LEONARD QUART: A brief reflection on memory

Those Bronx streets, parks, schools where I grew up are much easier to invoke than what transpired in the home.

New York — I just wrote a lengthy essay for a British literary magazine about my Bronx childhood. I was struck by the fact, that instead of writing about memories of my family, I ended up depicting the public world I inhabited as a child. I remember enough about my family’s dynamics, and my own private reveries to have portrayed them in some detail. However, I focused on what was less personal, painful, and elusive–the social environment.

Street games.
Street games.

Yes, those streets, parks, schools, are much easier to invoke than what transpired in the home. Not that anything traumatic or particularly dramatic occurred there, but family interactions are subtler and harder to define and clearly had a more lasting psychic impact than my experiences walking and playing in neighborhood parks. So, I conjure up memories of the street games I played in childhood, the library I loved, the functional park that was my introduction to nature and that offered a variety of places to play ball, and the oppressive parochial school I was forced to attend that turned me off organized religion for good.

There are also all those images that I can resurrect from childhood — from how various streets, shops, and markets looked, to the people I saw in passing: young toughs, left-wing, Yiddish-speaking garment workers, salesmen passionately polishing their cars on Sundays, and housewives sitting outside my apartment building gossiping, shouting at their toddlers and pushing their infants’ carriages. It’s the neighborhood I lived in until I left at twenty-one for graduate school– a circumscribed, and culturally bereft world — one I avoid sentimentalizing. So I consciously leave out images of old clothes men, knife grinders, candy stores that sold the best egg creams, and listening to radio shows from Jack Benny to Martin Block’s Make Believe Ballroom.  That’s what pop books on the Bronx celebrated with much pleasure. And until I was sixteen and began to desire a more expansive life, I was satisfied with my books, friends, and the ball playing that took up a great deal of time and opened itself up to fantasizing (dreams of glory that seem in retrospect a bit absurd). My childhood and adolescence were no idyll, but more often than not I was contented.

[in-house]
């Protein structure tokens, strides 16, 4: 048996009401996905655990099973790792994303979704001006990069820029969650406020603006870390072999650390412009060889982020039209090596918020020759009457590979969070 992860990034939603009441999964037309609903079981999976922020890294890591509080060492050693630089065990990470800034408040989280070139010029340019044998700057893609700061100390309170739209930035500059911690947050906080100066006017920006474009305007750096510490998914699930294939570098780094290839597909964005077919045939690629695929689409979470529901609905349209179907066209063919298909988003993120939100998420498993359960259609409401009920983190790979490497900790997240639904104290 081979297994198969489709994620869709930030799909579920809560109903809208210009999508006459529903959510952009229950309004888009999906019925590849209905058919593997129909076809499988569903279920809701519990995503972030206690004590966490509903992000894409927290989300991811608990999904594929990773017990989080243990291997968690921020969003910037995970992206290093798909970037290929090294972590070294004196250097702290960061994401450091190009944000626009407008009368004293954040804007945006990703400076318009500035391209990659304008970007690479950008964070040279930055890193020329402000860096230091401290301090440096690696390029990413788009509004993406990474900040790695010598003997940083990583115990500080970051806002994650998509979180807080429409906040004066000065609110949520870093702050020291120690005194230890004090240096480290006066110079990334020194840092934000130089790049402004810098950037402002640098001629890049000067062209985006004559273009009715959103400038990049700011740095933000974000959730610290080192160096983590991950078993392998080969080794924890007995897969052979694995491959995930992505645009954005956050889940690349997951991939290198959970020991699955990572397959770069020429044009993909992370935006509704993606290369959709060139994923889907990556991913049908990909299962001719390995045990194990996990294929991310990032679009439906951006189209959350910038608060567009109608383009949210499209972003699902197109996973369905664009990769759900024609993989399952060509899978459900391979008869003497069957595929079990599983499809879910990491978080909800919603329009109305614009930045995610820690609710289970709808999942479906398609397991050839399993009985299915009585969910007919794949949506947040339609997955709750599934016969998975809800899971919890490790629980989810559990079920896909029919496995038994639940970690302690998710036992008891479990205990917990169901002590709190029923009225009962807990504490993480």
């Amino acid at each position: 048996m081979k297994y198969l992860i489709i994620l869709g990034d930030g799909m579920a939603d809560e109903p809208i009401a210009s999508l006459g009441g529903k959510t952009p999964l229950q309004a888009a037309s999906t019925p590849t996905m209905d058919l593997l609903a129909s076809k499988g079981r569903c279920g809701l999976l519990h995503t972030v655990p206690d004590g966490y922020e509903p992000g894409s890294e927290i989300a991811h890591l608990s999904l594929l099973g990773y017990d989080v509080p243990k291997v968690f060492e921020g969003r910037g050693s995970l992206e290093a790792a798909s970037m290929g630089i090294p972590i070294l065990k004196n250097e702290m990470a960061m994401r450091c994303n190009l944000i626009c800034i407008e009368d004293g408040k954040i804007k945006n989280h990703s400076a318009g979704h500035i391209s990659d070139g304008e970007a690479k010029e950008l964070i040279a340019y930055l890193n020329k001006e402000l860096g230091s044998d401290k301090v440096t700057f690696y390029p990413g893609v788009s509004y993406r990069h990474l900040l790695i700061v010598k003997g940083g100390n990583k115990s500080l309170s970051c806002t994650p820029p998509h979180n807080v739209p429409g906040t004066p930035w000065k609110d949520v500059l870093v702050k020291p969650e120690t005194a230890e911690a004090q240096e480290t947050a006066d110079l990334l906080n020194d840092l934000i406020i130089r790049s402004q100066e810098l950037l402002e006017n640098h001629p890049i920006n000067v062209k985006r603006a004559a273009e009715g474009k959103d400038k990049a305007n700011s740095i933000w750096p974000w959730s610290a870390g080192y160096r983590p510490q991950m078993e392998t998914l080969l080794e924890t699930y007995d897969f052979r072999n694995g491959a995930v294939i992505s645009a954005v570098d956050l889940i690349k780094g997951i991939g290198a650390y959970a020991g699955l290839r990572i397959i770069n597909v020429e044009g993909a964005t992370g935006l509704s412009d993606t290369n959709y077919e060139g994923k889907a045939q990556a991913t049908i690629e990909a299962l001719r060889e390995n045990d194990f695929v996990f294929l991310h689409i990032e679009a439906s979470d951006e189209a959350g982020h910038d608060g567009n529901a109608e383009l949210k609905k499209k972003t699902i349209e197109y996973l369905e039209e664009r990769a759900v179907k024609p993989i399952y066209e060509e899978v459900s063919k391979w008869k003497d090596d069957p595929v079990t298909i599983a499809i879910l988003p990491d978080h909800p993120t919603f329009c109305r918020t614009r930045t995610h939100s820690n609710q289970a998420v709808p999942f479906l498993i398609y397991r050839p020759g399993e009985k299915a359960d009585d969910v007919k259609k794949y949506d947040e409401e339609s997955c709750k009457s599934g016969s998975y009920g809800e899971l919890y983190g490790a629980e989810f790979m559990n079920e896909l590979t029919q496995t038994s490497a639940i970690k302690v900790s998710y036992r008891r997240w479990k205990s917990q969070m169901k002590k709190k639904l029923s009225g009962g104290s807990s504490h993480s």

Nevertheless, if I’m willing to dig a bit more deeply and honestly into memory, I’ll be able write a piece about my inner life as a child that included my fears, insecurities, and nightmares. Quoting the late British novelist Anita Brookner. ”The business of old age is recollecting.”